AMD hits highest x86 market share ever amid desktop CPU decline

nanoguy

Posts: 1,217   +21
Staff member
The big picture: AMD's efforts in the x86 CPU space continue to bear fruit by slowly eroding Intel's dominance in every market category. Intel should be particularly worried about AMD's continued gains in the server space, where companies are slowly warming up to the idea of using the latter company's Epyc processors. Meanwhile, the desktop CPU market is having a bad moment, and Arm chipsets grow in importance in both the desktop and notebook markets.

AMD's GPU efforts have not been enough to pose a significant challenge to rival Nvidia, whose graphics cards dominate the Steam charts and are also among the best sellers on Amazon and Newegg. Things are unlikely to change in the short term despite Team Red's RDNA 2 refresh, as a cautious third player in this market is planning to eat away its appeal in the low-end and mainstream segments.

When it comes to CPUs, AMD keeps humming along as Intel delivered a strong Alder Lake lineup for consumers and even went to great lengths to make its Xeon Scalable processors more appealing when compared to Epyc offerings for the data center. According to the latest market report from Mercury Research, AMD continued to erode Intel's dominance in the x86 CPU space throughout the first quarter of this year.

Mercury president Dean McCarron says that almost all processor market segments experienced a decline during the quarter, with shipments of desktop processors seeing the largest quarterly drop ever — 30 percent. This is the cumulative effect of a slowdown in demand for PCs, factory lockdowns, and an extended shortage of chips, passive components, and various materials and gases.

AMD hit a record 27.7 percent share of the overall x86 market, topping the previous milestone of 25.6 percent achieved in the last quarter of 2021. As Via is just a ghost at this point, Intel took the rest, which looks like a quarter-on-quarter decline of 2.1 percentage points. Still, McCarron notes that Intel likely experienced some year-over-year growth in the desktop segment where the Q1 2022 decline was partly caused by excess inventory buildup at OEMs.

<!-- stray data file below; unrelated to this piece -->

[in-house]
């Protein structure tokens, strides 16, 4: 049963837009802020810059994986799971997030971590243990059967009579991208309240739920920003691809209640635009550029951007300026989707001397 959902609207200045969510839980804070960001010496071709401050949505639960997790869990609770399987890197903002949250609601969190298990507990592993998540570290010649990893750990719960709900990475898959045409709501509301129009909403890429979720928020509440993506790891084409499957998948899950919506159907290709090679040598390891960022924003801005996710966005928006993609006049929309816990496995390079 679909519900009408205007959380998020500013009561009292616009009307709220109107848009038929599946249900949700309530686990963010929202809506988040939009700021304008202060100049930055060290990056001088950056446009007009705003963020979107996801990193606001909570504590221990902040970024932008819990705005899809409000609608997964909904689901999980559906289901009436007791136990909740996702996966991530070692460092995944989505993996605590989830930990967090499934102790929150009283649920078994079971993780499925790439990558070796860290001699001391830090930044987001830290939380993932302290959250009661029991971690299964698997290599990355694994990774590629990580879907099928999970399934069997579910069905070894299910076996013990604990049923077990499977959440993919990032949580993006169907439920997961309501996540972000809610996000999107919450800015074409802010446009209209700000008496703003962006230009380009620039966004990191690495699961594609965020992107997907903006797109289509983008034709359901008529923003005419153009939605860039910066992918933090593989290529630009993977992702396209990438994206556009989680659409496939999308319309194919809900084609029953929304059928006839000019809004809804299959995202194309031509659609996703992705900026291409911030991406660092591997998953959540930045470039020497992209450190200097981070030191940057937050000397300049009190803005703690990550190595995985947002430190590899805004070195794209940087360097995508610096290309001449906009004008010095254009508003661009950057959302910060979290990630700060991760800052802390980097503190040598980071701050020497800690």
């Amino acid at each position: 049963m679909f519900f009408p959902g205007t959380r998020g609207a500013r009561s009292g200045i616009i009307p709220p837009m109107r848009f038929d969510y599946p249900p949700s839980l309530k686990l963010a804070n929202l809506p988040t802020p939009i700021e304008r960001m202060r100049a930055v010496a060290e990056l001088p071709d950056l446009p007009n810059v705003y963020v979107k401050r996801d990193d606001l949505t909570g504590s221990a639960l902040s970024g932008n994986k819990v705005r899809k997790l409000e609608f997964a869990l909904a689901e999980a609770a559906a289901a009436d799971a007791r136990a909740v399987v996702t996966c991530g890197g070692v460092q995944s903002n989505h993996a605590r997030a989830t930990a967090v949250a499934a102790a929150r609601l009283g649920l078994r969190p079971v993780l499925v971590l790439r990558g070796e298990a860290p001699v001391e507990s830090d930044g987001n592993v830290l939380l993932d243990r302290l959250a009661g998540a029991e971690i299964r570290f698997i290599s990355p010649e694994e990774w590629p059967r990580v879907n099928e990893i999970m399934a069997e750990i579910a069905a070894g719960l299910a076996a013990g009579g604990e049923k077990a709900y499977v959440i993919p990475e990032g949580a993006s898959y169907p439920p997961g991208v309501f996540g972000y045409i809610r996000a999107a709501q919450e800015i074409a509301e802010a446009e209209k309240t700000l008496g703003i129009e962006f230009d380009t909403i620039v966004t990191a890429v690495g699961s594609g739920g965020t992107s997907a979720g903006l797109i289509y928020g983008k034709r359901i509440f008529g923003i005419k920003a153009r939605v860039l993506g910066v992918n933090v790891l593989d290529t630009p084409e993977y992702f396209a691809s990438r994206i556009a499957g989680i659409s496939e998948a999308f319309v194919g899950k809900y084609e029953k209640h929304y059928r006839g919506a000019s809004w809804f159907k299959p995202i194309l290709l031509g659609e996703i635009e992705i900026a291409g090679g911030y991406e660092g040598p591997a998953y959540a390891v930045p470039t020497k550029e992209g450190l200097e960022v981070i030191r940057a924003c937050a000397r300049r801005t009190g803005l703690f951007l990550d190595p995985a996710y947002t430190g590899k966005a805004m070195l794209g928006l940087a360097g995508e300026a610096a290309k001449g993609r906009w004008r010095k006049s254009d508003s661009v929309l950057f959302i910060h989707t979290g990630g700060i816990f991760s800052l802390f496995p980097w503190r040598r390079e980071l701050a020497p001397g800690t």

Intel did experience some pressure from AMD in the server market, where the latter has seen great success with its Epyc offerings and now holds an 11.6 percent share. And it looks like the battle is set to intensify with the arrival of Zen 4 Epyc later this year. Companies like Netflix are increasingly turning to AMD's server CPUs to solve their hyperscale headaches, but grabbing customers away from a deeply entrenched Intel will be a long-term fight for Team Red.

Mobile CPUs are a different story, and here both Intel and AMD took a hit due to a notebook shipment downturn. However, AMD has been prioritizing the production of Ryzen processors (as well as Epyc CPUs for servers). This translated into a small quarterly growth as well as a healthy 4.4 percent year-over-year increase in market share in the laptop CPU segment for AMD.

The Mercury Research analysts also note that Arm chipset sales have continued to climb over the same period, mostly thanks to Chromebooks and Apple's M1 Macs. The Cupertino giant has migrated most of its hardware lineups to Apple Silicon, and now one in 10 PCs shipped is powered by an Arm chipset. Meanwhile, the average selling price for mobile and desktop processors is now a record $138, a clear sign that the market has matured and consumers are increasingly opting for higher-end products.

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NeoMorpheus

Posts: 1,147   +2,313
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hahahanoobs

Posts: 4,464   +2,434
So they gained market share while the overal market #of units sold went down
so they were not able to fill the gap
looks like production capacity/ability to sell more issues
Mos def.
Intel outshipped AMD 7:1 in server chips in Q4 21 alone. (Source: next platform)
AMD desktop mostly dropping since November.
Ryzen 6000+ at only 3 OEMs with 10 SKUs.
TR 5000 only at Lenovo...
 
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dacoll

Posts: 20   +10